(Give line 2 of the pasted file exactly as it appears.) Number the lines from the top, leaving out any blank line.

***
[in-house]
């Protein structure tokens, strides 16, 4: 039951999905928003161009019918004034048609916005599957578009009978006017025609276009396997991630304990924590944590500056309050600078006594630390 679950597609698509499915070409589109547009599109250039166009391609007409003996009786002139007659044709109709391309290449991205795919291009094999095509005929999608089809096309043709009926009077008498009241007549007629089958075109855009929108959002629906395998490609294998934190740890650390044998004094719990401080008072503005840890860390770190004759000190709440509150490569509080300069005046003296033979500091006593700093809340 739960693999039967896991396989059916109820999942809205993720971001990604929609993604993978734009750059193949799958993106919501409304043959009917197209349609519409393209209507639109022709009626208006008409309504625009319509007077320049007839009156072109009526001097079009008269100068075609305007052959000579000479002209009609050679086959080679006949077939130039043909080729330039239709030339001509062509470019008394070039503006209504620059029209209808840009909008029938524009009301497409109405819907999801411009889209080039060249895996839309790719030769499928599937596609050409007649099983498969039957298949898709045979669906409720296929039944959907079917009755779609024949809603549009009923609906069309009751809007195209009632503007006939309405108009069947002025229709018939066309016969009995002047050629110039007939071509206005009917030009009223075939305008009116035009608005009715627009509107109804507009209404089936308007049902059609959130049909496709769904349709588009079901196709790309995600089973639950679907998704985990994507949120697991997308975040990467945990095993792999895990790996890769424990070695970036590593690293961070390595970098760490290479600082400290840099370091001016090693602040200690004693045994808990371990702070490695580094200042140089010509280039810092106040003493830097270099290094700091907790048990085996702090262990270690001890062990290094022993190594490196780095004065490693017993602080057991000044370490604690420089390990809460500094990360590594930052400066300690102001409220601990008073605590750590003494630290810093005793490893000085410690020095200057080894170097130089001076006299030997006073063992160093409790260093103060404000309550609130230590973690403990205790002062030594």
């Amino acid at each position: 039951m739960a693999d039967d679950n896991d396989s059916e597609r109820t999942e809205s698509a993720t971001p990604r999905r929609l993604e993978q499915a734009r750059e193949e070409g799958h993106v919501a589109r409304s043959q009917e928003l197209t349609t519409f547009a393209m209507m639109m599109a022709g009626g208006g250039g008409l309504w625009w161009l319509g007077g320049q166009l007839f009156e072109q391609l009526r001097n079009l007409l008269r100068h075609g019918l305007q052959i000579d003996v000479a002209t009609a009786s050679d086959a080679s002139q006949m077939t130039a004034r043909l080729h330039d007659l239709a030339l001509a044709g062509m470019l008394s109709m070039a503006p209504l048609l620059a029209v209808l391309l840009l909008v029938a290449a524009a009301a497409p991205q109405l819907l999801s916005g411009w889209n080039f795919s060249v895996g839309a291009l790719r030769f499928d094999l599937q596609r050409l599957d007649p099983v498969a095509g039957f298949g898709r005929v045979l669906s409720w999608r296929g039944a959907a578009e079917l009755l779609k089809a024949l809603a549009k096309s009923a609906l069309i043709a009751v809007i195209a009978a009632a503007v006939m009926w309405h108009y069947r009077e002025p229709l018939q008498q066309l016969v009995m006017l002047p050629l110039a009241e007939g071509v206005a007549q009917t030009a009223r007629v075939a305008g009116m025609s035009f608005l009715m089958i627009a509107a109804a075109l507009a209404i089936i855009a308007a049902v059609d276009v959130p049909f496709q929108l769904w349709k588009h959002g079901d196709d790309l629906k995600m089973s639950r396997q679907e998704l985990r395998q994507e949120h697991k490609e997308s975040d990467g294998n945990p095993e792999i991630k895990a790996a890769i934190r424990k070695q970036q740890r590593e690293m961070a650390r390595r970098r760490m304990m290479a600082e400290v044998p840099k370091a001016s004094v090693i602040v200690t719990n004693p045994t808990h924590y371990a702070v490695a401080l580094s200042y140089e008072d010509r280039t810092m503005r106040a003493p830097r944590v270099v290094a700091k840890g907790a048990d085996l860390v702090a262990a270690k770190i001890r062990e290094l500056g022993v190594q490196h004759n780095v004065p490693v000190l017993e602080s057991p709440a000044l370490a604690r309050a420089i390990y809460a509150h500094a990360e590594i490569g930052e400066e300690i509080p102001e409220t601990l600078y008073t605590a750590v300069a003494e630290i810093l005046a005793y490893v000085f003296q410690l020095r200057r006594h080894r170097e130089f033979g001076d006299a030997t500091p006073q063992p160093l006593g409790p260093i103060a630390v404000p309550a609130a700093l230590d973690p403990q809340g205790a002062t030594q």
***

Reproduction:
């Protein structure tokens, strides 16, 4: 039951999905928003161009019918004034048609916005599957578009009978006017025609276009396997991630304990924590944590500056309050600078006594630390 679950597609698509499915070409589109547009599109250039166009391609007409003996009786002139007659044709109709391309290449991205795919291009094999095509005929999608089809096309043709009926009077008498009241007549007629089958075109855009929108959002629906395998490609294998934190740890650390044998004094719990401080008072503005840890860390770190004759000190709440509150490569509080300069005046003296033979500091006593700093809340 739960693999039967896991396989059916109820999942809205993720971001990604929609993604993978734009750059193949799958993106919501409304043959009917197209349609519409393209209507639109022709009626208006008409309504625009319509007077320049007839009156072109009526001097079009008269100068075609305007052959000579000479002209009609050679086959080679006949077939130039043909080729330039239709030339001509062509470019008394070039503006209504620059029209209808840009909008029938524009009301497409109405819907999801411009889209080039060249895996839309790719030769499928599937596609050409007649099983498969039957298949898709045979669906409720296929039944959907079917009755779609024949809603549009009923609906069309009751809007195209009632503007006939309405108009069947002025229709018939066309016969009995002047050629110039007939071509206005009917030009009223075939305008009116035009608005009715627009509107109804507009209404089936308007049902059609959130049909496709769904349709588009079901196709790309995600089973639950679907998704985990994507949120697991997308975040990467945990095993792999895990790996890769424990070695970036590593690293961070390595970098760490290479600082400290840099370091001016090693602040200690004693045994808990371990702070490695580094200042140089010509280039810092106040003493830097270099290094700091907790048990085996702090262990270690001890062990290094022993190594490196780095004065490693017993602080057991000044370490604690420089390990809460500094990360590594930052400066300690102001409220601990008073605590750590003494630290810093005793490893000085410690020095200057080894170097130089001076006299030997006073063992160093409790260093103060404000309550609130230590973690403990205790002062030594």